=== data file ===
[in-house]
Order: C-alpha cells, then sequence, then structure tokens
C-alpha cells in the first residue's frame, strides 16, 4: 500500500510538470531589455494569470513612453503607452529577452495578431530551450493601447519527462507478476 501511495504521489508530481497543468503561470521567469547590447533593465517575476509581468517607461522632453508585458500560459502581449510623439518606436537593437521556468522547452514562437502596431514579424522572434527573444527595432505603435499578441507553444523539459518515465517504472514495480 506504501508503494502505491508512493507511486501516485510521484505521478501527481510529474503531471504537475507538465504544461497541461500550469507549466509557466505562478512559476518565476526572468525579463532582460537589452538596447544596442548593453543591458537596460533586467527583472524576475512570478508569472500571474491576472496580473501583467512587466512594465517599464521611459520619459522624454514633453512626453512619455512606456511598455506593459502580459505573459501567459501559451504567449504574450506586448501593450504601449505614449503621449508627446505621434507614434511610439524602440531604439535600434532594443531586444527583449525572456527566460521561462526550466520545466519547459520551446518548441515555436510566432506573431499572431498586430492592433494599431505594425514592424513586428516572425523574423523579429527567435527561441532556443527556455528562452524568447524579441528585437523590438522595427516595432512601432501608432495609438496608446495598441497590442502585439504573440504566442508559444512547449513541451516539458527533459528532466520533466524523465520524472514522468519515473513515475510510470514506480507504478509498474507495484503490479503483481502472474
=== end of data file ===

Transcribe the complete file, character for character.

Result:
[in-house]
Order: C-alpha cells, then sequence, then structure tokens
C-alpha cells in the first residue's frame, strides 16, 4: 500500500510538470531589455494569470513612453503607452529577452495578431530551450493601447519527462507478476 501511495504521489508530481497543468503561470521567469547590447533593465517575476509581468517607461522632453508585458500560459502581449510623439518606436537593437521556468522547452514562437502596431514579424522572434527573444527595432505603435499578441507553444523539459518515465517504472514495480 506504501508503494502505491508512493507511486501516485510521484505521478501527481510529474503531471504537475507538465504544461497541461500550469507549466509557466505562478512559476518565476526572468525579463532582460537589452538596447544596442548593453543591458537596460533586467527583472524576475512570478508569472500571474491576472496580473501583467512587466512594465517599464521611459520619459522624454514633453512626453512619455512606456511598455506593459502580459505573459501567459501559451504567449504574450506586448501593450504601449505614449503621449508627446505621434507614434511610439524602440531604439535600434532594443531586444527583449525572456527566460521561462526550466520545466519547459520551446518548441515555436510566432506573431499572431498586430492592433494599431505594425514592424513586428516572425523574423523579429527567435527561441532556443527556455528562452524568447524579441528585437523590438522595427516595432512601432501608432495609438496608446495598441497590442502585439504573440504566442508559444512547449513541451516539458527533459528532466520533466524523465520524472514522468519515473513515475510510470514506480507504478509498474507495484503490479503483481502472474